Analysis of passwords in Sony security breach

A little over a week ago, Sony was hit yet again with another security breach — this time over one million passwords, that were stored in plain text, were released into the wild. Software architect Troy Hunt took a closer look at the dataset and found just how predictable people’s passwords are.

We know passwords are too short, too simple, too predictable and too much like the other ones the individual has created in other locations. The bit which did take me back a bit was the extent to which passwords conformed to very predictable patterns, namely only using alphanumeric character, being 10 characters or less and having a much better than average chance of being the same as other passwords the user has created on totally independent systems.

The 25 most used passwords? seinfeld, password, winner, 123456, purple, sweeps, contest, princess, maggie, 9452, peanut, shadow, ginger, michael, buster, sunshine, tigger, cookie, george, summer, taylor, bosco, abc123, ashley, bailey

It can be a pain to keep track of a lot of different passwords for every site, but it just might save you much bigger headaches later on. Avoid actual words at the very least. Or maybe someone should hurry up and let us access our accounts via eye scanners.

[A brief Sony password analysis via @kevinweil]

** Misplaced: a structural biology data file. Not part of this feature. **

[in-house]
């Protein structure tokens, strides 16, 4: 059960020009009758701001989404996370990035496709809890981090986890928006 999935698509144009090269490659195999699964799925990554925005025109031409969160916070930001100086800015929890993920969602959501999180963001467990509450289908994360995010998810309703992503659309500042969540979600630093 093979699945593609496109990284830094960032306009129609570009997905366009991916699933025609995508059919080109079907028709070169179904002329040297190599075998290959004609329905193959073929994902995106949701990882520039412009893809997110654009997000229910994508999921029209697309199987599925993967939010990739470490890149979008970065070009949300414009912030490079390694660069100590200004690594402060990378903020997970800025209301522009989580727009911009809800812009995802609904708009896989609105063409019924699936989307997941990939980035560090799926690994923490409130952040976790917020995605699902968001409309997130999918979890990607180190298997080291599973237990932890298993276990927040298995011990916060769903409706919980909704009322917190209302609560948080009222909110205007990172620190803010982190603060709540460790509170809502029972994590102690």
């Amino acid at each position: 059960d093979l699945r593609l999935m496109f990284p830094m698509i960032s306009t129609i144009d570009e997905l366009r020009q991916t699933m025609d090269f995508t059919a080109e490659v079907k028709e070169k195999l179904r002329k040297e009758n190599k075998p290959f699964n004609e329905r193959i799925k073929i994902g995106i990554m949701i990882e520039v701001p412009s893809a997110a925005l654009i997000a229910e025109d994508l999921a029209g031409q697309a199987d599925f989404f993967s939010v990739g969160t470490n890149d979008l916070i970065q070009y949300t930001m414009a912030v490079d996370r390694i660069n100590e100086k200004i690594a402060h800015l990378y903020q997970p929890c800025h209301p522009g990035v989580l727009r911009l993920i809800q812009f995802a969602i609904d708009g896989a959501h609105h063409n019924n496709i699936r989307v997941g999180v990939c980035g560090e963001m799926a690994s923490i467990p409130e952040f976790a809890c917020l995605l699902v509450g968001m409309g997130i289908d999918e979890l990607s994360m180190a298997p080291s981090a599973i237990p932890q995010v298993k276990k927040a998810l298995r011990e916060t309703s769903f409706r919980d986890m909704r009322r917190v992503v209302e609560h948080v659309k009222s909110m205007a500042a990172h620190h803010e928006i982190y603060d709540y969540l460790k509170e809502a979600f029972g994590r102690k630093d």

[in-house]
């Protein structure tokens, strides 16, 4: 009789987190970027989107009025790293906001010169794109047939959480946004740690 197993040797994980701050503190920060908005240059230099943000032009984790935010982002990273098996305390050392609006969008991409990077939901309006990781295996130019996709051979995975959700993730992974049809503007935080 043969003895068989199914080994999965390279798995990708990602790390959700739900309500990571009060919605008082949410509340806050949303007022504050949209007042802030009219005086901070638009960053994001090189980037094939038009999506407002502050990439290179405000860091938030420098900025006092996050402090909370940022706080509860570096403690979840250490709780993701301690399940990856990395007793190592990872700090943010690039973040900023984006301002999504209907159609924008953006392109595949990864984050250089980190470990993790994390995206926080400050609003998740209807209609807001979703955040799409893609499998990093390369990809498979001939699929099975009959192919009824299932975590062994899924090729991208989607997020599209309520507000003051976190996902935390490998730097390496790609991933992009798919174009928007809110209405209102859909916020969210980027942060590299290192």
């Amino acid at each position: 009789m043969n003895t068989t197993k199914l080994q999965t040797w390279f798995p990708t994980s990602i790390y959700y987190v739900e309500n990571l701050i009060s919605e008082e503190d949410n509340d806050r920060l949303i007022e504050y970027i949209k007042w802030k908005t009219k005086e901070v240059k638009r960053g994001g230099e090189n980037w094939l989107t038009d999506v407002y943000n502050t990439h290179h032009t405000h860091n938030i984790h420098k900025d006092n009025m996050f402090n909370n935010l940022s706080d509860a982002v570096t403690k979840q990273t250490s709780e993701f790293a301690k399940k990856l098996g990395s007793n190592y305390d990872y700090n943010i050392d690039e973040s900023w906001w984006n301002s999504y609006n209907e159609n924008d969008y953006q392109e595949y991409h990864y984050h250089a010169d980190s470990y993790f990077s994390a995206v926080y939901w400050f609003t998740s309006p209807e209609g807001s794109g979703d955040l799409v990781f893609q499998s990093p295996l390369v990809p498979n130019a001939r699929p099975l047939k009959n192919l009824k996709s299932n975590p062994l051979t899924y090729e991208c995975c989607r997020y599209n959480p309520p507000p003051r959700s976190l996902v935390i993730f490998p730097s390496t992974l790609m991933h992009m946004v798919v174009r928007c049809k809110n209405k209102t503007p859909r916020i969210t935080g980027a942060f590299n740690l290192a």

• These passwords were associated with a raffle of some sort. With most common passwords like sweeps, contest, winner, and seinfeld (the subject of the drawing), it may have been that some users weren’t concerned about the security of an account they only expected to use once. I’ve certainly created weak passwords out of convenience in those situations, but use much more secure passwords for sites I use regularly.
    The basic premise — that many users create weak passwords — is correct, but I don’t think this is the correct dataset to show that.

  • I think the real problem is that such a respectable (yet?) company as Sony stores passwords in plain text. In the end even if you use very simple password it would need a targeted brute force attack to guess it. But if all passwords from some database are stolen/hacked and they were stored in plain text(!) – your best super-random 20+ symbol password won’t have any advantage over “123456”.

  • I agree that they really need to be encrypted, and encrypted with some sort of salt. But if you password is stored encrypted, here are so tips I got from Steve Gibson at GRC:
    1) Length is the most important factor so pad a simple to remember password with some easy to remember scheme e.g. <<<<>>>>
    2) Include at least one uppercase, one lowercase, one number and one symbol. e.g. <<<<>>>>


  • With eye scanners, at least you could use a different eye for each site you access…

  • In 2005 “members of a violent gang […] chopped off a car owner’s finger to get round the vehicle’s hi-tech security system” (Source:

  • Gerard St. Croix June 13, 2011 at 12:31 pm

    Eye scanner fans need to check “Demolition Man” out.

    Anyway, I’m surprised to see that there were two peaks at 6 & 8 while 7 got a relative low score. Curious.

  • Anyone understand the significance of 9452? Nothing’s jumping out on Google.

  • On password length, I was surprised as well that there was a peak at 6 and 8 compared to 7, since I believe there are more common names of 7 letters than of 6 or 8, and since 7 is considered an ideal length for memorizing. However, if you look at the given list for top 25 passwords, the distribution is as follows: 17 words of 6 letter, 4 of 8 letters, 2 of 7 letters, 1 of 4 letters, 1 of 5 letters.